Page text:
To the top

Page Manager: Webmaster
Last update: 9/11/2012 3:13 PM

Tell a friend about this page
Print version

Increased vascularization… - University of Gothenburg, Sweden Till startsida
To content Read more about how we use cookies on

Increased vascularization of shoulder regions of carotid atherosclerotic plaques from patients with diabetes.

Journal article
Authors Fredrik J. Olson
Sofia Strömberg
Ola Hjelmgren
Josefin Kjelldahl
Björn Fagerberg
Göran Bergström
Published in Journal of vascular surgery
Volume 54
Issue 5
Pages 1324-1331.e5
ISSN 1097-6809
Publication year 2011
Published at Wallenberg Laboratory
Institute of Medicine
Pages 1324-1331.e5
Language en
Keywords Aged, Antigens, CD, analysis, Antigens, CD34, analysis, Antigens, Differentiation, Myelomonocytic, analysis, Biological Markers, analysis, Carotid Stenosis, metabolism, pathology, surgery, Chi-Square Distribution, Cross-Sectional Studies, Diabetic Angiopathies, metabolism, pathology, surgery, Endarterectomy, Carotid, Endothelial Cells, chemistry, pathology, Female, Humans, Immunohistochemistry, Logistic Models, Macrophages, chemistry, pathology, Male, Middle Aged, Neovascularization, Pathologic, metabolism, pathology, surgery, Plaque, Atherosclerotic, chemistry, pathology, surgery, Risk Assessment, Risk Factors, Sweden, Vascular Endothelial Growth Factor A, analysis, Vascular Endothelial Growth Factor Receptor-2, analysis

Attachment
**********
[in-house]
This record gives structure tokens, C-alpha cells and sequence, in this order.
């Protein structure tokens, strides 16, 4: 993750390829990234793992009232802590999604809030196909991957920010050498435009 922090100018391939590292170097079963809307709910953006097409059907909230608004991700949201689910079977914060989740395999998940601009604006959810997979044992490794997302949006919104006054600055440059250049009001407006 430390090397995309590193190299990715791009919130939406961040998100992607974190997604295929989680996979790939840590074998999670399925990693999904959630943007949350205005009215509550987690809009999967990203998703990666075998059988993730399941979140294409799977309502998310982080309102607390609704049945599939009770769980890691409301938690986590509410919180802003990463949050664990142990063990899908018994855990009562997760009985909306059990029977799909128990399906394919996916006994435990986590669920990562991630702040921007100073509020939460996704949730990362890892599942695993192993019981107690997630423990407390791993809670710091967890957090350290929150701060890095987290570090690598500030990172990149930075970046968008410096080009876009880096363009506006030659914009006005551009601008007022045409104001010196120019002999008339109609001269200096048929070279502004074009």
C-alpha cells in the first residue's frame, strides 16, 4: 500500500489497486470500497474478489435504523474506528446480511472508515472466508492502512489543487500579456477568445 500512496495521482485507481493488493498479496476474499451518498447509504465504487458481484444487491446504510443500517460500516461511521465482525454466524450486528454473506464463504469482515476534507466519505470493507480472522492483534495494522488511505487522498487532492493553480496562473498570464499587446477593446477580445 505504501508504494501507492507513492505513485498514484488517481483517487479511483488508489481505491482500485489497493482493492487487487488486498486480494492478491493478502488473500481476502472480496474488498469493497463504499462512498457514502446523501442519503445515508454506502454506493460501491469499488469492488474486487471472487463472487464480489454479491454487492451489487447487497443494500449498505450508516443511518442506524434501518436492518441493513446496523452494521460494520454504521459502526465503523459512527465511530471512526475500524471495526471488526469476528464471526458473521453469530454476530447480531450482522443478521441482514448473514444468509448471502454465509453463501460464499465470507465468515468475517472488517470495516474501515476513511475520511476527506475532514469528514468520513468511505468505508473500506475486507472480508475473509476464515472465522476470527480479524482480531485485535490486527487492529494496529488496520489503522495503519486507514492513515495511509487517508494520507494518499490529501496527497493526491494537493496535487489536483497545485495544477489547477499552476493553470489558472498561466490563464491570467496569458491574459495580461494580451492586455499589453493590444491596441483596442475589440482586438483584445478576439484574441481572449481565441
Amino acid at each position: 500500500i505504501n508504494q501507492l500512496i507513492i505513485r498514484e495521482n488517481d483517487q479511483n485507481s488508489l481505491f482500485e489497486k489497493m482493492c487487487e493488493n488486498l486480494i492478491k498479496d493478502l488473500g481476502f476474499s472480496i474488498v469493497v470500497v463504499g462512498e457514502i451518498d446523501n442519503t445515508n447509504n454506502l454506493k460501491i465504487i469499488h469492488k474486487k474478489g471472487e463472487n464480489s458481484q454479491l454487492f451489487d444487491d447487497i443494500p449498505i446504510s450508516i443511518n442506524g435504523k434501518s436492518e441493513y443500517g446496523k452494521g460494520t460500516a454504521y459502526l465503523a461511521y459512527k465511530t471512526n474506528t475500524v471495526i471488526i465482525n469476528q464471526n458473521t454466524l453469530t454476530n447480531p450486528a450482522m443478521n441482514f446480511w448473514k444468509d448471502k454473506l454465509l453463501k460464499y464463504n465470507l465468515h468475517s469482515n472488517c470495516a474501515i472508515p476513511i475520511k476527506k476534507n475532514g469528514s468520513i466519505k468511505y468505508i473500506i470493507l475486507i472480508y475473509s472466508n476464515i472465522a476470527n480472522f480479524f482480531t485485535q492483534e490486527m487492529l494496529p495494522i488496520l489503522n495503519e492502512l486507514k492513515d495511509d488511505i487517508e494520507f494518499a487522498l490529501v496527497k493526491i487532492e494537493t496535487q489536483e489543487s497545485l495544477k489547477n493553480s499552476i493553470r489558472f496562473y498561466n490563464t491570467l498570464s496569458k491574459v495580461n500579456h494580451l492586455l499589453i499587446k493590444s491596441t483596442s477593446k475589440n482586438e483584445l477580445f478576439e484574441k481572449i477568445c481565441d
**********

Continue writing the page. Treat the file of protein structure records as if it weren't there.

Subject categories Medical and Health Sciences


Increased vascularization is considered an important contributing factor for plaque vulnerability. Microvascular proliferative disease in patients with diabetes results in renal damage and visual loss. We assessed the hypothesis that vascularization in carotid atherosclerotic tissue is increased in diabetic patients, especially in the critical shoulder regions of the plaque.

Page Manager: Webmaster|Last update: 9/11/2012

The University of Gothenburg uses cookies to provide you with the best possible user experience. By continuing on this website, you approve of our use of cookies.  What are cookies?